<i>Francis Bacon: Catalogue Raisonné</i> Announced
The Estate of Francis Bacon has announced the publication of Francis Bacon: Catalogue Raisonné, presenting the entire oeuvre of the artist’s work for the first time. Due for global publication on 28th April 2016—the anniversary of Francis Bacon’s death—the impeccably produced limited edition will contain over 900 illustrations in five, cloth-bound hardcover volumes.
Edited by Martin Harrison, FSA, the pre-eminent expert on Bacon’s work, alongside research assistant, Dr Rebecca Daniels, this ambitious and painstaking project has been ten years in the making. Much needed, it replaces Rothenstein/Alley’s Francis Bacon 1964 catalogue, the only previous catalogue raisonné of the artist’s work, which comprised just 37% of Bacon’s ultimate oeuvre and 27 paintings illustrated in colour.
Bacon is known to have destroyed many of his paintings and only about half of the 584 that survive can be said to be accessible or in circulation; it is testimony to Harrison’s exacting and expert work that the new catalogue raisonné will include over 100 previously unpublished paintings.
Martin Harrison says: “Irrespective of the care taken in documenting his extant oeuvre, the great revelation of the new catalogue raisonné will be that, for the first time, Bacon’s entire output can be seen and assessed. It will, we believe, have a profound effect on the perception of his paintings.”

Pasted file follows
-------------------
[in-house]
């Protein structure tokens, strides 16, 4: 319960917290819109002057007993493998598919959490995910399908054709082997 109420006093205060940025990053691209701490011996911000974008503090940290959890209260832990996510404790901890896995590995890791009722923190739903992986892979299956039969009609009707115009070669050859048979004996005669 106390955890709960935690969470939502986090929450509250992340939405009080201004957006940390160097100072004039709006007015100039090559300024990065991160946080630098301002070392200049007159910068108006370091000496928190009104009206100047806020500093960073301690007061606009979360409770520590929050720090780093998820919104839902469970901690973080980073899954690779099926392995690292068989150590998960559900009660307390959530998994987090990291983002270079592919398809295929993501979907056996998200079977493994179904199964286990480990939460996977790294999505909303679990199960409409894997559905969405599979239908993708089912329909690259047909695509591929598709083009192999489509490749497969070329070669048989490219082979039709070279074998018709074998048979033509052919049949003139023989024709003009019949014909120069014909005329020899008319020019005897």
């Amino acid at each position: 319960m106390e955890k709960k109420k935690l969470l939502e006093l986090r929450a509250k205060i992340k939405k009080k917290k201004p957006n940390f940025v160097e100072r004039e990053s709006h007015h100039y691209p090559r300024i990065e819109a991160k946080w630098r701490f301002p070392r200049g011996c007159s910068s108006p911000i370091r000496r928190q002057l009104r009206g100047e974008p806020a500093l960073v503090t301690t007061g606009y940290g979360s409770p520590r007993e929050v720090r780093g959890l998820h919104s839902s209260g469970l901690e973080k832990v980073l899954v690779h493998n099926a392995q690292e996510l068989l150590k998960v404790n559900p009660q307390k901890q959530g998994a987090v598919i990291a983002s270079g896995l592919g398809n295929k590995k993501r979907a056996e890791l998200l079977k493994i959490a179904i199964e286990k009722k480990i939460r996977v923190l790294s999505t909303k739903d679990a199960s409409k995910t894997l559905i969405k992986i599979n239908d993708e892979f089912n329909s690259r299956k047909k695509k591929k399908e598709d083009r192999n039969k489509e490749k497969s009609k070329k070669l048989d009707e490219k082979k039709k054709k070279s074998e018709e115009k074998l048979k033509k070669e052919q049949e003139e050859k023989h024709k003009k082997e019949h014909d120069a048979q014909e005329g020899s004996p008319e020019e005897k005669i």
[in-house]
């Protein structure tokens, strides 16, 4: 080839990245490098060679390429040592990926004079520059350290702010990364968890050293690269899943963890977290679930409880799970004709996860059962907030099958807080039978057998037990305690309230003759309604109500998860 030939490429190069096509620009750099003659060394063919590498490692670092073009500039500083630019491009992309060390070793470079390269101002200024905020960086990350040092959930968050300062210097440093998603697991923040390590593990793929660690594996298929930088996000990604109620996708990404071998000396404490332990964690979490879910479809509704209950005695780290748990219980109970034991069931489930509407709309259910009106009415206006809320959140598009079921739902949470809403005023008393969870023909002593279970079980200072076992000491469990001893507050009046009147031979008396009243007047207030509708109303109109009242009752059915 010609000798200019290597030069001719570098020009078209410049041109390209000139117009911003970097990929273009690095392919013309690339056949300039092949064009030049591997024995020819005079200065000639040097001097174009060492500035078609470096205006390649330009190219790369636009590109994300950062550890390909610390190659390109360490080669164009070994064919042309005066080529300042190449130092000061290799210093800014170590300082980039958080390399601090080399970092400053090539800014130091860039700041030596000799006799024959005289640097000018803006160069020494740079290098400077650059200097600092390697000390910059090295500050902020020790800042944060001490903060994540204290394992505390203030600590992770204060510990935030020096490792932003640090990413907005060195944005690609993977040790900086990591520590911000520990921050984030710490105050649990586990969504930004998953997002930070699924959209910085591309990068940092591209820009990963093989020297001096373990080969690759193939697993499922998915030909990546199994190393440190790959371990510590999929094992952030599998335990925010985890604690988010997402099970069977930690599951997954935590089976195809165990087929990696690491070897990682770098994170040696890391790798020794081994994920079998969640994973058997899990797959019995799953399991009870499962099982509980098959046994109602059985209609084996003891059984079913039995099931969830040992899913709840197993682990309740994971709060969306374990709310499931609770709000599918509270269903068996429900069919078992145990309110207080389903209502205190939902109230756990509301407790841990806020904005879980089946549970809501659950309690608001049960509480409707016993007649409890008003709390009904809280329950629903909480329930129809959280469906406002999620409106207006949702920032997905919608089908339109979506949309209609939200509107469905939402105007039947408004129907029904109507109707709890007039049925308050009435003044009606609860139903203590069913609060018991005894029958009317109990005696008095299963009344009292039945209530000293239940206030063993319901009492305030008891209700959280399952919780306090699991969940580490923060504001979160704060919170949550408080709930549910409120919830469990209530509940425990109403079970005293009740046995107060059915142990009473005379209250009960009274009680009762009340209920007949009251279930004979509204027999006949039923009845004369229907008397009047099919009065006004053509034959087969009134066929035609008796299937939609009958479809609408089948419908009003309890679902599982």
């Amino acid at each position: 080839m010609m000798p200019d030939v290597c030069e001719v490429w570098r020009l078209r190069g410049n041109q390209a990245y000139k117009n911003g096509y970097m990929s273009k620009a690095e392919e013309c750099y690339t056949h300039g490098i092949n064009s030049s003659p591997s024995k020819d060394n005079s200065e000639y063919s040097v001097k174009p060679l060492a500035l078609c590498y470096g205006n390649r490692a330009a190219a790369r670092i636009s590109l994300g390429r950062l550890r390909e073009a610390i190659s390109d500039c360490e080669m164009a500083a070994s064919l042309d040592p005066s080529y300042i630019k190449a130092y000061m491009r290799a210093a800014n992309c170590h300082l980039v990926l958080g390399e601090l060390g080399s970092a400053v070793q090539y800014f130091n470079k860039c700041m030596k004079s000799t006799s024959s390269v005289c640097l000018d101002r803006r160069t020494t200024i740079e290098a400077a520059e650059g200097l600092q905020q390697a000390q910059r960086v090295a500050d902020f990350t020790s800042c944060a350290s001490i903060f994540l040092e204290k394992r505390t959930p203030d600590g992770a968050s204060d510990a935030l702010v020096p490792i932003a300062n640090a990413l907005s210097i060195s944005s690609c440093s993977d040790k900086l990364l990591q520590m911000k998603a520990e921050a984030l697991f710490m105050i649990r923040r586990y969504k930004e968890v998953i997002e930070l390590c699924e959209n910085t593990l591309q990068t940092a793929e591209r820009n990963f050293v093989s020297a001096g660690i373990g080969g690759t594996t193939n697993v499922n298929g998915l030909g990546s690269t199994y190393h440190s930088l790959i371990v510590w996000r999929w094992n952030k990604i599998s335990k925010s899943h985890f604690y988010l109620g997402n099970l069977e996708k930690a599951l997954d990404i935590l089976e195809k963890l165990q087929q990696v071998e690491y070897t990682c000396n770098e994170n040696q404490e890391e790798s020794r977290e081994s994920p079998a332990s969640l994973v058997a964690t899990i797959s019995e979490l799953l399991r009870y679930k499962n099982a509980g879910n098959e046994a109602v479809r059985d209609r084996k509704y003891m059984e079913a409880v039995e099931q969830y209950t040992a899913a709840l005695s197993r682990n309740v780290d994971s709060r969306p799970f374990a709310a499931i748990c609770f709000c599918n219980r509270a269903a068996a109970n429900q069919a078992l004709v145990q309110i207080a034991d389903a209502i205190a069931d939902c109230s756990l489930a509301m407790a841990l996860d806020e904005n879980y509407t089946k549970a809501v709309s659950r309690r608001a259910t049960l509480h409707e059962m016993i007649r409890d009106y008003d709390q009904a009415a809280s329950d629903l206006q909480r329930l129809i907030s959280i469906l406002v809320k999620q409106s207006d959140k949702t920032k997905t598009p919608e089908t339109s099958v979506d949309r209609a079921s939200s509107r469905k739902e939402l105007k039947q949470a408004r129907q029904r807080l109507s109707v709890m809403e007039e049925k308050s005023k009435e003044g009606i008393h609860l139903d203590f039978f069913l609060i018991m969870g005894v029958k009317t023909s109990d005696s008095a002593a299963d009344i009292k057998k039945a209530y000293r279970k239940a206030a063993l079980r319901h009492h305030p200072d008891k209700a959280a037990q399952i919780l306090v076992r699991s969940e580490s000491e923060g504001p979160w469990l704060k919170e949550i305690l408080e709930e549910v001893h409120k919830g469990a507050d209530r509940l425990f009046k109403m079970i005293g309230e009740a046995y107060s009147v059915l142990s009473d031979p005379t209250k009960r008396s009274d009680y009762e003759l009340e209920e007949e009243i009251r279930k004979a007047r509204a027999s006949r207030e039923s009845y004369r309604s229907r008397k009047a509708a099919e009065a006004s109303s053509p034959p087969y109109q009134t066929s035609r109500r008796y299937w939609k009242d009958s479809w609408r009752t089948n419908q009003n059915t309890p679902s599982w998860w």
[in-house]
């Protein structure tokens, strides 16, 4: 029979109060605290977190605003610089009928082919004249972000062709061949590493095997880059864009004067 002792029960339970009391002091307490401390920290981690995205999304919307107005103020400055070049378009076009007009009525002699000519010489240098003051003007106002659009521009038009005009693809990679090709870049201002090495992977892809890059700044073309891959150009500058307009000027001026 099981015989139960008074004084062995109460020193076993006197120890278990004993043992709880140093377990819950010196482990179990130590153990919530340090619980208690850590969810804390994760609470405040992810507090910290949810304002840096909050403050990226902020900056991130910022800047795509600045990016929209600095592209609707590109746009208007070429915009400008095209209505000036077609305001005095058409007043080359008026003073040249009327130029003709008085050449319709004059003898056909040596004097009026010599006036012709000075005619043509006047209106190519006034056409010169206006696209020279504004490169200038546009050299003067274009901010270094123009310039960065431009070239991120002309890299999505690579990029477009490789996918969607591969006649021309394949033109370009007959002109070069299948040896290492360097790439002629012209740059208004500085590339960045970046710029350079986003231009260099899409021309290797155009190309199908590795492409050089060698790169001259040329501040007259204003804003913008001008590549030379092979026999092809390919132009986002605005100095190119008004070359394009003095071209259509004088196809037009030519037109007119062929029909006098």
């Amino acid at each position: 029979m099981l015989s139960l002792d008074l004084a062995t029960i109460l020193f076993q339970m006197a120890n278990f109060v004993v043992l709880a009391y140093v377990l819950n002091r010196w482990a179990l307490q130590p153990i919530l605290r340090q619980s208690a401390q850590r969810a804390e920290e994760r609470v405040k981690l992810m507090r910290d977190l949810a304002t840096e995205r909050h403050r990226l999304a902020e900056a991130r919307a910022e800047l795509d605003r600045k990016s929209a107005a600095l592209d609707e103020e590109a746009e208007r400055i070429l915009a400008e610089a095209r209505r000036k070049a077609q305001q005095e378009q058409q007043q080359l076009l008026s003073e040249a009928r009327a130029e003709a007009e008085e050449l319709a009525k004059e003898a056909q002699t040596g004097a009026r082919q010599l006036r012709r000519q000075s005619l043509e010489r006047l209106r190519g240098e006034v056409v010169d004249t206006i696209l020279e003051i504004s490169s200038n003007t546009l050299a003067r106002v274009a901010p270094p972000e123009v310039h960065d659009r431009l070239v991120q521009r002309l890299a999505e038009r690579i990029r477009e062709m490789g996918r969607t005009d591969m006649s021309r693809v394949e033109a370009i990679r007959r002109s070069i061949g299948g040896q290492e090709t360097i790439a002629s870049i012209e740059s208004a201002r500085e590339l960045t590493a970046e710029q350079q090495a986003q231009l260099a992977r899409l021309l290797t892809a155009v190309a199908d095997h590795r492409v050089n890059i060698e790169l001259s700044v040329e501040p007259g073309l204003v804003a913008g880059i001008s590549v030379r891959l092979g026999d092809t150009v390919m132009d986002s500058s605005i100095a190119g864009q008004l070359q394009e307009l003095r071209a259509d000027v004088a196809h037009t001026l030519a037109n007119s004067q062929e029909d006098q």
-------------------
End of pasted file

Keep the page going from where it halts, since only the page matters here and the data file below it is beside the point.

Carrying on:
The three 400-page volumes that make up the study of Bacon’s entire oeuvre are bookended by two further 192-page volumes; the former encompassing an introduction, a chronology, an index and a user’s guide, and the latter a catalogue of Bacon’s sketches, an illustrated bibliography compiled by Krzysztof Cieszkowski, and acknowledgements. Printed on 170 gsm GardaMatt stock in Bergamo, Italy, the five volumes of Francis Bacon: Catalogue Raisonné are boxed within a cloth slipcase and priced at £1,000 | $1,500 | ??1,400.
“Francis Bacon (1909 - 92) is widely regarded as Britain’s greatest modern painter. Drawing on low-art sources, including photographs torn from magazines and imagery from films, coupled with a keen awareness of the rich historical tradition of painting stretching back to the Renaissance, Bacon developed a way of portraying the human body which was unique. His mastery of the medium of paint was recognised early. By 1946, the critic Kenneth Clark felt able to state simply: ‘Francis Bacon has genius’.”
Francis Bacon (Tate Publishing, 2008)
Martin Harrison FSA
Martin Harrison has published on 19th and 20th century art and photography and curated exhibitions in the UK (Victoria & Albert Museum; National Portrait Gallery; Ashmolean Museum), Italy, the USA and Mexico. He co-curated the Bacon exhibition at the Kunstsammlung Nordrhein-Westfalen, Dusseldorf in 2006, and Francis Bacon / Henry Moore: Flesh and Bone, The Ashmolean Museum, Oxford, 2013. His first publication on Francis Bacon was Points of Reference (Faggionato Fine Art, 1999). He is the author of In Camera: Francis Bacon - Photography, film and the practice of painting (Thames & Hudson, 2005) and with Rebecca Daniels, Francis Bacon: Incunabula (Thames & Hudson, 2008). In 2009 he edited Francis Bacon - New Studies: Centenary Essays, a collection of nine original essays to celebrate the centenary of the birth of the artist.